By Brooks Hays, UPI

SEATTLE, May 1 (UPI) — Just a year ago, a deep sea volcanic eruption might have gone unnoticed (at least, initially). Most everything that happens 300 miles offshore and a mile beneath the ocean surface happens without onlookers.

But just last week, scientists at the University of Washington were able to observe the eruption of Axial Volcano in real time — thanks to a system of high-tech seabed sensors deployed last summer.

“It was an astonishing experience to see the changes taking place 300 miles away with no one anywhere nearby,” John Delaney, a professor of oceanography who helped install the sensors, said in a press release.

“And the data flowed back to land at the speed of light through the fiber-optic cable connected to Pacific City — and from there, to here on campus by the Internet, in milliseconds.”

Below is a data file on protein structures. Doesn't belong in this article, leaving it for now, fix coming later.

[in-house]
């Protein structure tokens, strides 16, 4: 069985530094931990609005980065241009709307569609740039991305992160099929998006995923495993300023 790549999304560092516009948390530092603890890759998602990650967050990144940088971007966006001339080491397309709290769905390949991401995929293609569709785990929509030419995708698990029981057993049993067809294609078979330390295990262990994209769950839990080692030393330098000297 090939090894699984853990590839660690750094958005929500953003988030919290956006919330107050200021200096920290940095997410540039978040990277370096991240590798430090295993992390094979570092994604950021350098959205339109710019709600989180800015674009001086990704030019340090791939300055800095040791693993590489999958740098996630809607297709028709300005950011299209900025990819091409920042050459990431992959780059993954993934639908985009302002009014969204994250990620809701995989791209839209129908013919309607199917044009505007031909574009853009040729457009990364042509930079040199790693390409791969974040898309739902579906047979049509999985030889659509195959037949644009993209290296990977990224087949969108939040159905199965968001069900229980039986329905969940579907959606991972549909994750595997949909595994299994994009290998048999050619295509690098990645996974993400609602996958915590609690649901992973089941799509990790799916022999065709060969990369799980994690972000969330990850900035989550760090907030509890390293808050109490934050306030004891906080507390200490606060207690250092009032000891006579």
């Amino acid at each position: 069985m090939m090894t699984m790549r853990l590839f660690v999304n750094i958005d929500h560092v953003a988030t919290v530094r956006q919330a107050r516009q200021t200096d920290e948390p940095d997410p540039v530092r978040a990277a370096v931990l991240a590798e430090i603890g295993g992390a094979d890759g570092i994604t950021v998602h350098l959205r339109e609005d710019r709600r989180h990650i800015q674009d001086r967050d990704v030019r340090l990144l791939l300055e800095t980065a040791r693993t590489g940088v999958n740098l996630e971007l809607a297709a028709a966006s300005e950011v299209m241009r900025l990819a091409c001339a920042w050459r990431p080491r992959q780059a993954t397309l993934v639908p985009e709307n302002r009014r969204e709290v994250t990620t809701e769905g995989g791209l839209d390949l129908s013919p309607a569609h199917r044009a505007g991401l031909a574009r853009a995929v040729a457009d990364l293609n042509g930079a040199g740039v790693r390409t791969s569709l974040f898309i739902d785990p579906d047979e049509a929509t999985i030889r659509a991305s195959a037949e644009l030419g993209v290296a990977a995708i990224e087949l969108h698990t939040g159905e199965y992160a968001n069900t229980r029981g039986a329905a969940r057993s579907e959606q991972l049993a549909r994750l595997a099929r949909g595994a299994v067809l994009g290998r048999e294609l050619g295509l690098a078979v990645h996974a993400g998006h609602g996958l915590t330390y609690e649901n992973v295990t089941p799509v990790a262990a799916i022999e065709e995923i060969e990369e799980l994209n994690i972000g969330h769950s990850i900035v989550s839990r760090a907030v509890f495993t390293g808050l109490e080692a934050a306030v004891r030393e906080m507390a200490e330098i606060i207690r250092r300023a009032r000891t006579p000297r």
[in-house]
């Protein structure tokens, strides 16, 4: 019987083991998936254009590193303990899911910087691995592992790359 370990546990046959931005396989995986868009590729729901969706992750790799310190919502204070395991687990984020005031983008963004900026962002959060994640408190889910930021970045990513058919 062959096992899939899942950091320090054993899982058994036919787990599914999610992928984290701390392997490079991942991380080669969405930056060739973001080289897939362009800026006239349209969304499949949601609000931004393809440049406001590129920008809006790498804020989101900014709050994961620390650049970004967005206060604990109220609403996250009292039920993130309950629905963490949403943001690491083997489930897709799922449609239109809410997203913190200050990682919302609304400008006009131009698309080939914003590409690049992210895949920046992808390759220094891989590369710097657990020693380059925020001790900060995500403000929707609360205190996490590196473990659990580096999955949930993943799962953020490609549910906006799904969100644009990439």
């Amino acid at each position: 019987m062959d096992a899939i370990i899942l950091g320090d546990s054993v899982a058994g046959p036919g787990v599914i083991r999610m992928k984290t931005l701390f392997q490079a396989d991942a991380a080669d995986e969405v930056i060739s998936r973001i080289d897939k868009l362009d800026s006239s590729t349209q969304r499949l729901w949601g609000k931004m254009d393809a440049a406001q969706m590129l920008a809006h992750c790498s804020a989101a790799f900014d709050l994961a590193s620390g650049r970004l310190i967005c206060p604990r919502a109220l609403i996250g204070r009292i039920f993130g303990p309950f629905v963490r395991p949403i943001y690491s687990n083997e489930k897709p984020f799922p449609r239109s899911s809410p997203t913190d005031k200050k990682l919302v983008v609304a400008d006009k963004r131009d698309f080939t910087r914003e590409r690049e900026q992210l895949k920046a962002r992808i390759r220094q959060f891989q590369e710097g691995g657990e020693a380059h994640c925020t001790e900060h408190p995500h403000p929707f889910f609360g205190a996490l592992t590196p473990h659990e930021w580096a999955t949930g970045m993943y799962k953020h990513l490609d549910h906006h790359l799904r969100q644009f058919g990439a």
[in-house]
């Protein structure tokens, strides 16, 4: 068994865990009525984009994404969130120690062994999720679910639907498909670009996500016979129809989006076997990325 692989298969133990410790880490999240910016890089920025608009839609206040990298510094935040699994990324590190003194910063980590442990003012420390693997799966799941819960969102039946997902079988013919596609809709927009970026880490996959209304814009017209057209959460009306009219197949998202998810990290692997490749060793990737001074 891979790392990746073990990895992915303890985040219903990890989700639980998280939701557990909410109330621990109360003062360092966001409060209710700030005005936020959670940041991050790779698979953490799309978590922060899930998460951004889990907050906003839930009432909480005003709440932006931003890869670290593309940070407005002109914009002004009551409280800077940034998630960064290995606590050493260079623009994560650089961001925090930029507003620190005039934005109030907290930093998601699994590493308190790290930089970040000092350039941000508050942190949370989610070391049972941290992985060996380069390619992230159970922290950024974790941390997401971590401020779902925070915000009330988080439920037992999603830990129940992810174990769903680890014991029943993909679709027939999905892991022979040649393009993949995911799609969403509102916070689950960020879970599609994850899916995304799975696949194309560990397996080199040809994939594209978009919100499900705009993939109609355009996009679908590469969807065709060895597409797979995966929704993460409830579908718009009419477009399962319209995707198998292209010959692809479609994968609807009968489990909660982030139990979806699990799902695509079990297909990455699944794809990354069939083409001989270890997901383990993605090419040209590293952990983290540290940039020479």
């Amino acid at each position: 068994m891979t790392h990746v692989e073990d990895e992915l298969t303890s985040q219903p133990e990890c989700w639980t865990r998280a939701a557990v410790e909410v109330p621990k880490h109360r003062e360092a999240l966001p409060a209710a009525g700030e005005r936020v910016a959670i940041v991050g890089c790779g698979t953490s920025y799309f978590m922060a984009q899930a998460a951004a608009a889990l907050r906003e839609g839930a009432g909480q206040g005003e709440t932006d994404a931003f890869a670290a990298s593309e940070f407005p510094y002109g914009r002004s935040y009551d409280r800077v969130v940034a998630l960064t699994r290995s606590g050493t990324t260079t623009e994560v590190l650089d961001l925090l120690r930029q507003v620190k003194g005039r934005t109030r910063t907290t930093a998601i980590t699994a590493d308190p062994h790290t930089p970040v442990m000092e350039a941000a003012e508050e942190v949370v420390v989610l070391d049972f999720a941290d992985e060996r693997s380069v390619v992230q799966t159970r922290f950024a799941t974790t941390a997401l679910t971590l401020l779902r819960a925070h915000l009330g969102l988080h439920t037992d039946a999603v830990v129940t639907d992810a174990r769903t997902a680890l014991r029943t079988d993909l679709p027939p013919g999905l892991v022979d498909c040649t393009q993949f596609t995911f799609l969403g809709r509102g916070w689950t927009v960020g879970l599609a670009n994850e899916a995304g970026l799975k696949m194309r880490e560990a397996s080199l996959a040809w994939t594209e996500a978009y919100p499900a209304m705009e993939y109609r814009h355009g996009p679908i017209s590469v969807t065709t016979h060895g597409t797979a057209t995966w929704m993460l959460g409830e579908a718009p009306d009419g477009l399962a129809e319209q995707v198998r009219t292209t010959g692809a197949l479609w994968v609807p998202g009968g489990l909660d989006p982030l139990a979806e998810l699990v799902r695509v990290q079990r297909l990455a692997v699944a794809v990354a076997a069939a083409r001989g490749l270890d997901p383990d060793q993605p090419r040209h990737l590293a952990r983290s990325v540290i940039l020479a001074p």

Last week, as scientists gathered to discuss how the new sensor technology might change the way they do their work, seismic activity began to pick up in the deep northern Pacific. Seismometers went from recording hundreds of quakes per day to picking up thousands.

On April 23, the newly installed sensors recorded a six-foot drop in the center of the volcanic crater.

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